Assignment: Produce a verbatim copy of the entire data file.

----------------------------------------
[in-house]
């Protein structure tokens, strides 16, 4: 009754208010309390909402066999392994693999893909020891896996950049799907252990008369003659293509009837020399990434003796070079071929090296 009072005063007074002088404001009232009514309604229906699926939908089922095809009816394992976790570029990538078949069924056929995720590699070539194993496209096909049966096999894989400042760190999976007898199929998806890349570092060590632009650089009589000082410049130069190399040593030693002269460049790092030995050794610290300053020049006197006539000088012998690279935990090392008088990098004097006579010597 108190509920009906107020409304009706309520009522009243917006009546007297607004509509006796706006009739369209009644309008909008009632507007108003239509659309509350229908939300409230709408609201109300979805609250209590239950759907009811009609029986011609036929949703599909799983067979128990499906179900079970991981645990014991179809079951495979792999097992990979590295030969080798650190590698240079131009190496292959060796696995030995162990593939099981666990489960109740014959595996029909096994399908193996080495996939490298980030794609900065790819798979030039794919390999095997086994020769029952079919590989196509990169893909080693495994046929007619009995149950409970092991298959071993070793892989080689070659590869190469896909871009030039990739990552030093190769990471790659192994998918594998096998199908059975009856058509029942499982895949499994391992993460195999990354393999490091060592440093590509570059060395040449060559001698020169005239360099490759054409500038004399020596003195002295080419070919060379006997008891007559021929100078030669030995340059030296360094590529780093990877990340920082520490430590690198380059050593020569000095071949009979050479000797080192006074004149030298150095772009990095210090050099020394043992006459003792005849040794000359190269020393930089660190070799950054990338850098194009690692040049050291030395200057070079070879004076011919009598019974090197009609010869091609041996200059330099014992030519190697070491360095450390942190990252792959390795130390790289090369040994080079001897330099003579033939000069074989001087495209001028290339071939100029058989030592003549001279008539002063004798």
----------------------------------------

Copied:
[in-house]
């Protein structure tokens, strides 16, 4: 009754208010309390909402066999392994693999893909020891896996950049799907252990008369003659293509009837020399990434003796070079071929090296 009072005063007074002088404001009232009514309604229906699926939908089922095809009816394992976790570029990538078949069924056929995720590699070539194993496209096909049966096999894989400042760190999976007898199929998806890349570092060590632009650089009589000082410049130069190399040593030693002269460049790092030995050794610290300053020049006197006539000088012998690279935990090392008088990098004097006579010597 108190509920009906107020409304009706309520009522009243917006009546007297607004509509006796706006009739369209009644309008909008009632507007108003239509659309509350229908939300409230709408609201109300979805609250209590239950759907009811009609029986011609036929949703599909799983067979128990499906179900079970991981645990014991179809079951495979792999097992990979590295030969080798650190590698240079131009190496292959060796696995030995162990593939099981666990489960109740014959595996029909096994399908193996080495996939490298980030794609900065790819798979030039794919390999095997086994020769029952079919590989196509990169893909080693495994046929007619009995149950409970092991298959071993070793892989080689070659590869190469896909871009030039990739990552030093190769990471790659192994998918594998096998199908059975009856058509029942499982895949499994391992993460195999990354393999490091060592440093590509570059060395040449060559001698020169005239360099490759054409500038004399020596003195002295080419070919060379006997008891007559021929100078030669030995340059030296360094590529780093990877990340920082520490430590690198380059050593020569000095071949009979050479000797080192006074004149030298150095772009990095210090050099020394043992006459003792005849040794000359190269020393930089660190070799950054990338850098194009690692040049050291030395200057070079070879004076011919009598019974090197009609010869091609041996200059330099014992030519190697070491360095450390942190990252792959390795130390790289090369040994080079001897330099003579033939000069074989001087495209001028290339071939100029058989030592003549001279008539002063004798």